# Learning Chord Notations: The Roman Numeral V

by Jean
(Denver, CO)

I'm teaching myself music theory (best I can). Piano is my instrument.

I'm (hopefully temporarily) stuck learning all the of the various chord notations (triads, 7th, inversions, etc. etc.)

Please answer this question.... it will help me with "context." Please tell me all that one can know about the simple symbol V? Thanks so much! Jean

### Comments for Learning Chord Notations: The Roman Numeral V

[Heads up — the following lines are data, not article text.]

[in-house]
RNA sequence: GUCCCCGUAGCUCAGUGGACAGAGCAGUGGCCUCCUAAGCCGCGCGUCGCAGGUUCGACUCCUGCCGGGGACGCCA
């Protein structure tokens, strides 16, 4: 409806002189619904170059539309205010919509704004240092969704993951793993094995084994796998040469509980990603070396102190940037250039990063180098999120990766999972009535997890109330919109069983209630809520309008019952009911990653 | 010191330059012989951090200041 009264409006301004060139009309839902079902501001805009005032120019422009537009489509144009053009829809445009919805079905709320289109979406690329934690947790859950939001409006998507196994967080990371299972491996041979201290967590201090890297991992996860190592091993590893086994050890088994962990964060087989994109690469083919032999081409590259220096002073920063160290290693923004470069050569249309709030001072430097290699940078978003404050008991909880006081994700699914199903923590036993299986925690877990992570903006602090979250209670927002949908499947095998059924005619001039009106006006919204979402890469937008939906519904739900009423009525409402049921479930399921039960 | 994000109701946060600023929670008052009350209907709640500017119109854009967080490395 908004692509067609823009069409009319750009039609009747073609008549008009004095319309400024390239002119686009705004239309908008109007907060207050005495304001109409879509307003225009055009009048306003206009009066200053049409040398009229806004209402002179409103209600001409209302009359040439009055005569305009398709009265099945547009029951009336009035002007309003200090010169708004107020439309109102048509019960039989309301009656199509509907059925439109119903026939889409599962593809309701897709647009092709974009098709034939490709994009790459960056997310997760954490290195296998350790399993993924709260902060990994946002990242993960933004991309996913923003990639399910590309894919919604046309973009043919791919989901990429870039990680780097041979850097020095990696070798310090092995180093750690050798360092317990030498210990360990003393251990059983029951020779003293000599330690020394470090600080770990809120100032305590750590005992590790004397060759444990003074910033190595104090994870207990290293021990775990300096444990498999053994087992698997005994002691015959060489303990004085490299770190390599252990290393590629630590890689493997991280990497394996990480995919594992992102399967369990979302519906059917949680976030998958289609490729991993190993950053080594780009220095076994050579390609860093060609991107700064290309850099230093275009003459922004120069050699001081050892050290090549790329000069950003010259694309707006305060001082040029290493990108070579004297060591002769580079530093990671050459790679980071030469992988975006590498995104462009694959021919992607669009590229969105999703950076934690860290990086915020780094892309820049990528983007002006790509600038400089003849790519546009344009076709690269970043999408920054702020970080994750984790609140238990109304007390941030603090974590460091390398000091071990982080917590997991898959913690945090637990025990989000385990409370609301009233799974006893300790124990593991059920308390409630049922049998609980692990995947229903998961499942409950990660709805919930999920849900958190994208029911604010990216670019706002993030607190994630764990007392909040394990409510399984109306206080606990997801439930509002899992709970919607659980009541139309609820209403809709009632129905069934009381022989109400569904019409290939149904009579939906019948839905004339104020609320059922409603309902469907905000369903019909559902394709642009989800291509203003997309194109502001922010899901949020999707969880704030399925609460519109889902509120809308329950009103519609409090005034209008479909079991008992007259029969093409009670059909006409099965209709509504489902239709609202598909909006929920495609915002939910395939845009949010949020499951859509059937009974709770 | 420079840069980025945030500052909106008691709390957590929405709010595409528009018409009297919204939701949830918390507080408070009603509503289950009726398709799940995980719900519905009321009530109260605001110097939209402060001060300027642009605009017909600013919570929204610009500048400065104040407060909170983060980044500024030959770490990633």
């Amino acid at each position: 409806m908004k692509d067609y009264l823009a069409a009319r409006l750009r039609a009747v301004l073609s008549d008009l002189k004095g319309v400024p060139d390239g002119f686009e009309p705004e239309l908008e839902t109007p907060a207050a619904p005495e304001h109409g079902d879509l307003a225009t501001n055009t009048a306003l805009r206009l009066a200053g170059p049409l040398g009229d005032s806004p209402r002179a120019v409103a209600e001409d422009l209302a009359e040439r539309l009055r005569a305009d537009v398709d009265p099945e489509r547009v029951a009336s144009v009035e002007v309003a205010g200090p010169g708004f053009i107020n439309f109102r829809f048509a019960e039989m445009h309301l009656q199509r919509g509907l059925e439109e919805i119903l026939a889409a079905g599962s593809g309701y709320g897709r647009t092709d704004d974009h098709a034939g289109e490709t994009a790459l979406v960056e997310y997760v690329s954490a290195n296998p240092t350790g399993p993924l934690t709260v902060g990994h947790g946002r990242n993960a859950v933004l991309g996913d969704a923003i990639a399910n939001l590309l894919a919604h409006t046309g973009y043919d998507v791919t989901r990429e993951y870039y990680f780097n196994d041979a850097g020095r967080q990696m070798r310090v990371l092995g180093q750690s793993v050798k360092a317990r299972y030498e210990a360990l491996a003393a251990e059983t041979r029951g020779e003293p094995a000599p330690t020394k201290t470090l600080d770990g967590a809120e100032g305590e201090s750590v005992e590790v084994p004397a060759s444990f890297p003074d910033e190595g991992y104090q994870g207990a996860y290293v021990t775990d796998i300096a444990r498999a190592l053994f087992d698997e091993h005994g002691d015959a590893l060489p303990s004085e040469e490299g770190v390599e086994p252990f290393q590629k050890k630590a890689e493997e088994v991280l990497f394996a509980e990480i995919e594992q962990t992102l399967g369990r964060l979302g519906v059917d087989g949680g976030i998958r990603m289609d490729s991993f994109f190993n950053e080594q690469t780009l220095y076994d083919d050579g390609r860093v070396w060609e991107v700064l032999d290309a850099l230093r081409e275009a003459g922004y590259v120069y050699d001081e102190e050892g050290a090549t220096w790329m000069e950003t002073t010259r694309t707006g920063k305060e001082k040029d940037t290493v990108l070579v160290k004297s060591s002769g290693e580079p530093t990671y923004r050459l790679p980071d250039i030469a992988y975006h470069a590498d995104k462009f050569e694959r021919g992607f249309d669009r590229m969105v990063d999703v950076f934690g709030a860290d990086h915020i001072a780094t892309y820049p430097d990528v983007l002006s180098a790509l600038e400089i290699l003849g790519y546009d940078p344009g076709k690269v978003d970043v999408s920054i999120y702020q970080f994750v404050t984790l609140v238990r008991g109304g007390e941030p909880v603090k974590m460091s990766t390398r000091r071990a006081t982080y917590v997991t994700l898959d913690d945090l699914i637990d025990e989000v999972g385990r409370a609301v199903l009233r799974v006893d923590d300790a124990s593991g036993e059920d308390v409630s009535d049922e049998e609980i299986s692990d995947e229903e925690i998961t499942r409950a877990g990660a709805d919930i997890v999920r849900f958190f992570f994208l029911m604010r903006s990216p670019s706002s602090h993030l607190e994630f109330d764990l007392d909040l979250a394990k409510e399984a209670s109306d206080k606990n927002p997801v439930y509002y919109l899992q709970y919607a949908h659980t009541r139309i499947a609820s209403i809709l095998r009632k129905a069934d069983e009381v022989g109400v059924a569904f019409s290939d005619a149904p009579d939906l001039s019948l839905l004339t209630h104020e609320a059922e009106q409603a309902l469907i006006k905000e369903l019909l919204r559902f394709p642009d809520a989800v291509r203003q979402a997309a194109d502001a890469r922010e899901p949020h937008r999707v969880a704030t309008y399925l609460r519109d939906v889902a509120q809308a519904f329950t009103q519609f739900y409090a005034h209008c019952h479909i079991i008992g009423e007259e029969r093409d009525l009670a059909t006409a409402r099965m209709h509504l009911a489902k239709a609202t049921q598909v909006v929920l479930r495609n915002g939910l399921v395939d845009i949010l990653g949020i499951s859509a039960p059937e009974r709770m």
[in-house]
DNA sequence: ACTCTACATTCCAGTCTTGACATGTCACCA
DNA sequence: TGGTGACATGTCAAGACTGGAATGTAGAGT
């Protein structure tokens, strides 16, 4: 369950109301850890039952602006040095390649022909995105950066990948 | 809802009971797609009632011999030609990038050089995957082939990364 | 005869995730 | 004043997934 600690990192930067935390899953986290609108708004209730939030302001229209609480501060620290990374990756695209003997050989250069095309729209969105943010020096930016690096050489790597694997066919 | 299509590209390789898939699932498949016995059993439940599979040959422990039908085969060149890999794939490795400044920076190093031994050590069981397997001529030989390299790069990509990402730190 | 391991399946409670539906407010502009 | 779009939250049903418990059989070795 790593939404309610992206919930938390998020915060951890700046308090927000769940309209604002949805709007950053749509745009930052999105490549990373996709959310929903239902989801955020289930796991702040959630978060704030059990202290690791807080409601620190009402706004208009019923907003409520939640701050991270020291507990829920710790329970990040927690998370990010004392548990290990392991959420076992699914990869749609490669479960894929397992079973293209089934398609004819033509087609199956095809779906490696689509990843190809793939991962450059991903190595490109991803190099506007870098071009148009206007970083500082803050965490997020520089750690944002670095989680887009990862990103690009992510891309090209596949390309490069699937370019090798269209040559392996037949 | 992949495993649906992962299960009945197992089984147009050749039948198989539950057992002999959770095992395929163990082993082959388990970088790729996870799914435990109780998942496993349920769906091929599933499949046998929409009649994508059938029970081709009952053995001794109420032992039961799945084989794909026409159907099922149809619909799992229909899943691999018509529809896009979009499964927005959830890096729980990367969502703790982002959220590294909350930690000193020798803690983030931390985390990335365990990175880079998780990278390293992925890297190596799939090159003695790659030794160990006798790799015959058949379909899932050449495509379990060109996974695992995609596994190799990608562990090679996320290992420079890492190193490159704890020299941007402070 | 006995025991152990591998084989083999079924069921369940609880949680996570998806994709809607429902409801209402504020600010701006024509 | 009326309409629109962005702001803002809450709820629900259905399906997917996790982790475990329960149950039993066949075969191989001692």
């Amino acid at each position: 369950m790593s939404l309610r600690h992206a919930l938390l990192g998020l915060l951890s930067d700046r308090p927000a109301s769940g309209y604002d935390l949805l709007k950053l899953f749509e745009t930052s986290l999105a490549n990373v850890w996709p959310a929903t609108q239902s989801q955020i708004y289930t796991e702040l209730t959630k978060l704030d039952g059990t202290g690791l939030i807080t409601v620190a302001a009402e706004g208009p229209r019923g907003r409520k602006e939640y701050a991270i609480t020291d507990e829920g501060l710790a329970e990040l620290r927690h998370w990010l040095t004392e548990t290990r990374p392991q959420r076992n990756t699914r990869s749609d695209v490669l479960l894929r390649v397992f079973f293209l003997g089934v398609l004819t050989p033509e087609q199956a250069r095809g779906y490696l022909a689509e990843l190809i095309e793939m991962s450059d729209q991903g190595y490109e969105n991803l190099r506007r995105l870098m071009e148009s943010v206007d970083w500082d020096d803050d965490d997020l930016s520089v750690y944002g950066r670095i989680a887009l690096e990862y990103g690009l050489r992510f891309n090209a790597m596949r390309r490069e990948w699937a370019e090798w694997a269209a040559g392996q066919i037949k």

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 Rating The not so humble V! by: Maria Hi there Jean! Of course! Although this could become a really long answer, I'll try to make it as short as I can. First of all, as you might already have figured out, the symbol V is the Roman number for 5. (IV is 4, VI is 6, VII is 7 and VIII is 8) When naming chords, we can separate two main techniques of naming them. The first is when we do a so called "chord" analysis. Then we name the chords simply for what they are by themselves, alone. Like Gm for a G minor chord, or C7 for a C major 7th chord. In this simple chord analysis we don't use the Latin numbers. The second is called "functional analysis" and is used usually in music theory (Harmony) when we analyze chords in a context. This means how they stand in relation to other chords. And this is where the roman numerals are handy! Each step on a scale is represented by a roman numeral, this is called scale degree. So, in the scale of C major, the first step is I, the fourth step is IV, the fifth step is V, and so on. If we build triads on each of the steps in the scale, they can also be named I, IV, V and so on. So when doing a "functional" analysis of a score (as you would do in music theory class) you'd use roman numerals representing the chords from the scale of the key the piece is in. This is called Diatonic Harmony. But, since this is a very useful way of "naming" chords (assuming you know the key) it's often used by all types of musicians in naming chord progressions. By using for example the chord progression C-F-G-C you can instead use I-IV-V-I (in the key of C major). Then, if you decide to change the key to, let's say A major, you can still use the same numerals but in the key of A. No need to re-write the score! You can read more about all this on these pages: Piano Chords Diatonic Harmony Roman Numerals Chords Chord Progressions I hope this answered your question! All the best, Maria